0
$\begingroup$

Prove that if $\liminf \left|\frac{a_{n+1}}{a_n}\right|>1$, then the series $\sum a_n$ diverges.

What I did was: let $c\geq 1$

If $\liminf \left|\frac{a_{n+1}}{a_n}\right|>c \implies \exists n_0 \in \mathbb{N}$ such that |$a_{n+1}|>|a_{n}|c\quad \forall n>n_0$.

then $|a_{n+2}|>c \cdot |a_{n+1}|>c^2\cdot |a_{n}|$ and so $|a_{n+p}|>c^p\cdot |a_n|$.

That makes $$\sum_{n=0}^{\infty} |a_n|>\sum_{n=0}^{n_0} |a_n|+|a_{n_0}|\sum_{n=n_0}^{\infty}c^n$$ but $\sum c^n$ diverges since $c>0$, therefore $\sum |a_n|$ diverges.

The problem is, the theorem means $\sum a_n$ diverges, and this proof only shows that it doesn't converge absolutely. It still could be conditionaly convergent. What can I do?

$\endgroup$
1
$\begingroup$

This is false. The series

$$\frac{1}{1^2} + \frac{2}{1^2} + \frac{1}{2^2} + \frac{2}{2^2} + \frac{1}{3^2} + \frac{2}{3^2} + \cdots $$

converges, and $\limsup \frac{a_{n+1}}{a_n} = 2.$ Perhaps you meant $\liminf \left |\frac{a_{n+1}}{a_n}\right | >1.$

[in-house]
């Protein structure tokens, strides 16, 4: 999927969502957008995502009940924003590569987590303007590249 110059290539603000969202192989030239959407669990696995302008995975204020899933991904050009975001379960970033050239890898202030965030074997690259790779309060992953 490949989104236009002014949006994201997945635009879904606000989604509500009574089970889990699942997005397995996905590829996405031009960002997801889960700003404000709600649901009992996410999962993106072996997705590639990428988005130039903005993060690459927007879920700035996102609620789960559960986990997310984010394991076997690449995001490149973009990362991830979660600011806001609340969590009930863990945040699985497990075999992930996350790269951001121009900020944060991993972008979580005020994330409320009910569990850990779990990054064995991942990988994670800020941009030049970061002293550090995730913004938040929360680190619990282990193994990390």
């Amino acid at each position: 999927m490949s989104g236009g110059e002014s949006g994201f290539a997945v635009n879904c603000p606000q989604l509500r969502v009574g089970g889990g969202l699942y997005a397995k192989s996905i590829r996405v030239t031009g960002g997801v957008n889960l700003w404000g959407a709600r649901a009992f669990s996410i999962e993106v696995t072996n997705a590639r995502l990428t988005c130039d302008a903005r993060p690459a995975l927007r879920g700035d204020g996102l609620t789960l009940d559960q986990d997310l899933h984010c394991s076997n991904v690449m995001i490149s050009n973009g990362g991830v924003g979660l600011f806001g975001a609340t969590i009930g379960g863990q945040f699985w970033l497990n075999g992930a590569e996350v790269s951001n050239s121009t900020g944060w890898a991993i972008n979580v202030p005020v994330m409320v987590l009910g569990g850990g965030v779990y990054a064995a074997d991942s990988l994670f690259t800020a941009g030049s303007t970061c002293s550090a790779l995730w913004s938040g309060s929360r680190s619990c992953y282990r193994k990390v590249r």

$\endgroup$
  • $\begingroup$ Very nice example. Thanks for the correction. $\endgroup$ – Jacky Chong Oct 9 '16 at 2:54
  • $\begingroup$ God you're right! It was liminf! Sorry! (still, my proof for absolute convergence is correct for liminf and so the idea of $\lim a_n \neq 0$). I'll edit the question. Thank you. $\endgroup$ – Matheus barros castro Oct 9 '16 at 3:15
  • $\begingroup$ Ok I'm tired. @Matheusbarroscastro $\lim \inf_n |a_{n+1}/a_n| > 1$ means that $|a_n|\to \infty$ $\endgroup$ – reuns Oct 9 '16 at 3:48
  • $\begingroup$ Small question. Who down voted this and why? $\endgroup$ – zhw. Oct 9 '16 at 5:05

Your Answer

By clicking “Post Your Answer”, you agree to our terms of service, privacy policy and cookie policy

Not the answer you're looking for? Browse other questions tagged or ask your own question.